My Dead Grandmother Advises You To Use Birth Control

You can see it in any old cemetery—the family plots full of children who died at birth or in infancy and the women who died much younger than their husbands, sometimes a row of them. The current societal debate on birth control seems peculiarly unaware of what women’s lives were like until the mid-20th century…basically, what my grandmothers’ lives were like.
MOTHERS! DON’T LEAVE YOUR CHILDREN ORPHANED! reads the handbill advertising birth control from Margaret Sanger’s clinic. Women dying of illegal abortions—and women dying from child bearing—were most likely the married mothers of big families, often upwards of ten children. For these women, their lives were haunted by a choice: attempt to refuse sex with their husbands or shorten their life expectancy by having a baby every year or so. Immigrant women in the slums of Manhattan’s lower east side gave birth on the kitchen floor, on newspaper, often tended by their eldest daughter, who might be a pre-adolescent girl.
There is a family story about this I have long wanted to tell. My maternal grandmother, Sadie, a Russian Jew, had a friend and neighbor who was Irish Catholic. This women had more than a dozen children. Her doctor told her one more would kill her. Her husband was willing to use birth control (it would have been condoms at that time), but she wasn’t sure.
Sadie drew herself up to her full height of 4 feet 11 inches and proclaimed: “God is telling you, through me, to use birth control. Save your life and take care of your children.” Apparently my grandmother trumped the Pope, because her neighbor lived to see her own grandchildren. Forget that my grandmother was a complete atheist—she was a good friend.
My maternal grandfather’s mother died giving birth to him. I always wondered about that—how did it happen. Until an inherited condition almost killed me in childbirth, a defect in the placenta causing it to stay in the uterus and cause violent bleeding. A D and C saved me, but I suddenly thought of my ancestress bleeding to death, but not before she passed this problem on through her DNA and eventually to me.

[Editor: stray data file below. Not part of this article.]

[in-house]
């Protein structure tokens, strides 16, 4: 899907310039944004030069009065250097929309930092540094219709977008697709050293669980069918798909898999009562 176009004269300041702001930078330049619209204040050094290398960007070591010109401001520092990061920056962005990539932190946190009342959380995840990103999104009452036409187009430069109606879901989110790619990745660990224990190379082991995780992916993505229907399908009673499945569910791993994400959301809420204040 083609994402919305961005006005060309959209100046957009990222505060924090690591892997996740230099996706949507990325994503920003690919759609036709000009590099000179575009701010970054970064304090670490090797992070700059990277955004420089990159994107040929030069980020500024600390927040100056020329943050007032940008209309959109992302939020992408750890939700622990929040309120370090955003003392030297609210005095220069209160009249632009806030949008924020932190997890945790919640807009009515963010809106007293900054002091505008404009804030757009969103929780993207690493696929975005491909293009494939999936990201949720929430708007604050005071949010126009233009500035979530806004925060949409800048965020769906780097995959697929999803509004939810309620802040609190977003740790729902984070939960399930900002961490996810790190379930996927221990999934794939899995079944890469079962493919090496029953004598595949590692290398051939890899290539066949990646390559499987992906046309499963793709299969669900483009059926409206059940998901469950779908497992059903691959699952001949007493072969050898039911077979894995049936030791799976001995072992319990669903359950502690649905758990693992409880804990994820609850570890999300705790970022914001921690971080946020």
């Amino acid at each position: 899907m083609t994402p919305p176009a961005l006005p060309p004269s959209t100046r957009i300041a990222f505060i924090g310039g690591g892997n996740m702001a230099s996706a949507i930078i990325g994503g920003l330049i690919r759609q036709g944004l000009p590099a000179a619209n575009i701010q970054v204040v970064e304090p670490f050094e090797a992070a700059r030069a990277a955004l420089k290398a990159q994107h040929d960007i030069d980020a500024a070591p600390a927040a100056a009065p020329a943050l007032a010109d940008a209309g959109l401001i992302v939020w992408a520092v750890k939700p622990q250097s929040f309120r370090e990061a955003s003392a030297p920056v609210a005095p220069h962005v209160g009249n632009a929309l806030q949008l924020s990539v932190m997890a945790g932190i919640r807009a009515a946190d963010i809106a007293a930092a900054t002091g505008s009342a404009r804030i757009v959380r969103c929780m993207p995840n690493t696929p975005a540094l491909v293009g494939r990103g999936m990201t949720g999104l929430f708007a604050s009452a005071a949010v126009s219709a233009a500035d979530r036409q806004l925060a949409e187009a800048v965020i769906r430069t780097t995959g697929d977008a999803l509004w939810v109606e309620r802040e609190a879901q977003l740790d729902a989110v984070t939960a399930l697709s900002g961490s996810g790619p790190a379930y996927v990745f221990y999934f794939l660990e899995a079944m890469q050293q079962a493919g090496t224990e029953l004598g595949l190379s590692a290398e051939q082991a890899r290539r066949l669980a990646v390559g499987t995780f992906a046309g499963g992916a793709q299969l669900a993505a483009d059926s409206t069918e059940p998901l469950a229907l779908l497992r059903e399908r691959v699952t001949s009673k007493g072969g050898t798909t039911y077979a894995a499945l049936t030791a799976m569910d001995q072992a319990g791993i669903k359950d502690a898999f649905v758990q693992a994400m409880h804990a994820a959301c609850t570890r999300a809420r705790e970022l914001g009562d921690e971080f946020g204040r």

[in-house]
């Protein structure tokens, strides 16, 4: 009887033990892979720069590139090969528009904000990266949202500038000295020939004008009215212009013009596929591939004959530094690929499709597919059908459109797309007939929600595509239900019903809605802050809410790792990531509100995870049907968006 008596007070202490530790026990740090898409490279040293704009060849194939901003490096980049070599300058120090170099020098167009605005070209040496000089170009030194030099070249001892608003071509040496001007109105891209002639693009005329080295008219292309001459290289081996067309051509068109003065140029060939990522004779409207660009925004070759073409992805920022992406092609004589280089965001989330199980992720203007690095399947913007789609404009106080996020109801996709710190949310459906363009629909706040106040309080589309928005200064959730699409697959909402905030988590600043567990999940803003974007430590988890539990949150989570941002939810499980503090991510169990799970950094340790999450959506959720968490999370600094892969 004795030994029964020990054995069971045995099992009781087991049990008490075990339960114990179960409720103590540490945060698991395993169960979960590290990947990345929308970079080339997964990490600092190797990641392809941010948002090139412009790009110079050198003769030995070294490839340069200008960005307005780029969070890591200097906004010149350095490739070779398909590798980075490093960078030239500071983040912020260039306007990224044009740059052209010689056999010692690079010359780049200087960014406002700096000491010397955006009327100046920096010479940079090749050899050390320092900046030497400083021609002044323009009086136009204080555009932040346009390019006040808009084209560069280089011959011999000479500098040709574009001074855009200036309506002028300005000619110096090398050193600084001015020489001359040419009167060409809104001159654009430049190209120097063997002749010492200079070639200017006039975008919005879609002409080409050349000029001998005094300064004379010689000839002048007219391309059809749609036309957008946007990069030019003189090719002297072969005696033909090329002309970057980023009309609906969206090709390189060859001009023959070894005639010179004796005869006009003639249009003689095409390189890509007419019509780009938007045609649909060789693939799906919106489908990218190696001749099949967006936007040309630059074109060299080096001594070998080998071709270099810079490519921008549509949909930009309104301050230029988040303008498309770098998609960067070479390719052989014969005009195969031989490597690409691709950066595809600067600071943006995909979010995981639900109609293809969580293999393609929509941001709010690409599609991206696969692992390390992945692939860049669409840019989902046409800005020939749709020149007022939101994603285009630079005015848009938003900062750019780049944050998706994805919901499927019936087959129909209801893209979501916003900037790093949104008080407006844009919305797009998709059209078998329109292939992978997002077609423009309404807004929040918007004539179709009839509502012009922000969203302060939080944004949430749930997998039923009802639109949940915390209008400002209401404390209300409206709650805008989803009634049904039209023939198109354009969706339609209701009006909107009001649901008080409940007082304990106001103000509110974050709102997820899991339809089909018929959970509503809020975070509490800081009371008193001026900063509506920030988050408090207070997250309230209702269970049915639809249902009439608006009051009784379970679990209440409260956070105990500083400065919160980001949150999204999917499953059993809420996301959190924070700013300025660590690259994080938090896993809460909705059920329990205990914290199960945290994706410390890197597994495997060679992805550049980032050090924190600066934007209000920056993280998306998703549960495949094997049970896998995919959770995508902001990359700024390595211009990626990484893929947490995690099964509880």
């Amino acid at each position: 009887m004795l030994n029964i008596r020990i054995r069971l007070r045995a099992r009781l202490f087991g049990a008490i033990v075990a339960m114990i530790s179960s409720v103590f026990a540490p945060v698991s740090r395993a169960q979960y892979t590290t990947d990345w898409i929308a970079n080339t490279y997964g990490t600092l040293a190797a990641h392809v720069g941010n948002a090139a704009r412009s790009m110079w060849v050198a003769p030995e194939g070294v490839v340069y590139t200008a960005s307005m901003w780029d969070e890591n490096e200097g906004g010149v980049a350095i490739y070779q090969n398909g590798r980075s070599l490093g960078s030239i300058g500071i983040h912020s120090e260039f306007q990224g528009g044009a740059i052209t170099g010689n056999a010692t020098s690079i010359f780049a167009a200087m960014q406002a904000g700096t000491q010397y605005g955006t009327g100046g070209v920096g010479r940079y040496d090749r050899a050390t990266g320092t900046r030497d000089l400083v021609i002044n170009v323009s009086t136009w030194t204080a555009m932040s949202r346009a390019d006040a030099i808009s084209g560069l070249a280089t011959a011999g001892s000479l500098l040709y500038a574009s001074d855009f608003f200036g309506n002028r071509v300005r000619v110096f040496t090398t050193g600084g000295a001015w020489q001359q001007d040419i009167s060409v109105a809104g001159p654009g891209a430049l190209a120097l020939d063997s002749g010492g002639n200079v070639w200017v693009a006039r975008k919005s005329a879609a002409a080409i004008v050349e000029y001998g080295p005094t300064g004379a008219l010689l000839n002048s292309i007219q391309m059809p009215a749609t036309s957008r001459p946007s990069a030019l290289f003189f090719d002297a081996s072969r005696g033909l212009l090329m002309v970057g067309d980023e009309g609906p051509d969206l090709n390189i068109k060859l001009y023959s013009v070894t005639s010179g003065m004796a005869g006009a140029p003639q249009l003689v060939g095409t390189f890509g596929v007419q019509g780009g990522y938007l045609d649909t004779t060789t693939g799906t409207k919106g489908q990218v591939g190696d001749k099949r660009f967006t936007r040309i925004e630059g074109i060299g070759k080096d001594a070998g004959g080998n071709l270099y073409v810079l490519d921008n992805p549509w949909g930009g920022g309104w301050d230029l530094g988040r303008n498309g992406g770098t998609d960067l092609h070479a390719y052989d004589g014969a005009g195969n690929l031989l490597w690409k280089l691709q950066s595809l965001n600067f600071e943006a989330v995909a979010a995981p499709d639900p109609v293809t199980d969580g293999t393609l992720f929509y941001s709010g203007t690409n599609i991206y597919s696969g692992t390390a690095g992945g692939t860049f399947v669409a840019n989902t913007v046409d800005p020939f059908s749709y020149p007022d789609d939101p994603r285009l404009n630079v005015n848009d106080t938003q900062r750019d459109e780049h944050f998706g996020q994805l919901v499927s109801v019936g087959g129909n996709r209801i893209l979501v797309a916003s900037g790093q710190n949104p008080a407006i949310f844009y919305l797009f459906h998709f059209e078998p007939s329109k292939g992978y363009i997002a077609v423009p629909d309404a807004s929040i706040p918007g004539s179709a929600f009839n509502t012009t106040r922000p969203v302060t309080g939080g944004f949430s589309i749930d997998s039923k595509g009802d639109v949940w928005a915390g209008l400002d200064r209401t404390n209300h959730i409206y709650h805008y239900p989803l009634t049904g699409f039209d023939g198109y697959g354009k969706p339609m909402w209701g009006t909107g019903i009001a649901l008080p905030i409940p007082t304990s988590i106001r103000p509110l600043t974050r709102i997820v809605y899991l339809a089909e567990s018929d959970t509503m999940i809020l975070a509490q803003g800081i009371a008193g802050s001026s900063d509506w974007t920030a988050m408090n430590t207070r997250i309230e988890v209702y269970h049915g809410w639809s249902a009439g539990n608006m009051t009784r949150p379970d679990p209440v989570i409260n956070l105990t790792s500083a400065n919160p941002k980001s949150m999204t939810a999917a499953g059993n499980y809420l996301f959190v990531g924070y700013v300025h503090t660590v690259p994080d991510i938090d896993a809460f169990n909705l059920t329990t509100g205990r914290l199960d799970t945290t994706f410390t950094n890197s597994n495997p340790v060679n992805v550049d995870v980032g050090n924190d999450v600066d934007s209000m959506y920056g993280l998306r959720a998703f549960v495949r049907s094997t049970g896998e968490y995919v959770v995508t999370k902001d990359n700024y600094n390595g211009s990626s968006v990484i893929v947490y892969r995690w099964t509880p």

My reproductive history has been mercifully low-key—one pregnancy, one child. My mother, like her own, was a strong advocate of family planning and passed this on to me. I had a scary flirtation with pre-eclampsia during my pregnancy, and I was only 34. So I obviously wasn’t built for childbearing too late in life and was grateful I didn’t have to face the possibility.
Our grandmothers often had to weigh sexual intimacy in marriage against the threat of bodily destruction and death. This wasn’t good for relationships—and it wasn’t good for them. Without reproductive rights women’s lives aren’t just worse in every way. Without these rights, we may not be able to live at all.

5 thoughts on “My Dead Grandmother Advises You To Use Birth Control

  1. My beloved Irish grandmother lost her mother in childbirth, too. My grandmother was born in 1900 in New York. She was orphaned at 5 years old when her mother and the infant she was expecting both died. Her father couldn’t care for her and sent her around to various relatives to raise her. She spent her youth in Ireland, then returned to New York where she eventually married an Irish cop and had my mother, but that’s another story.

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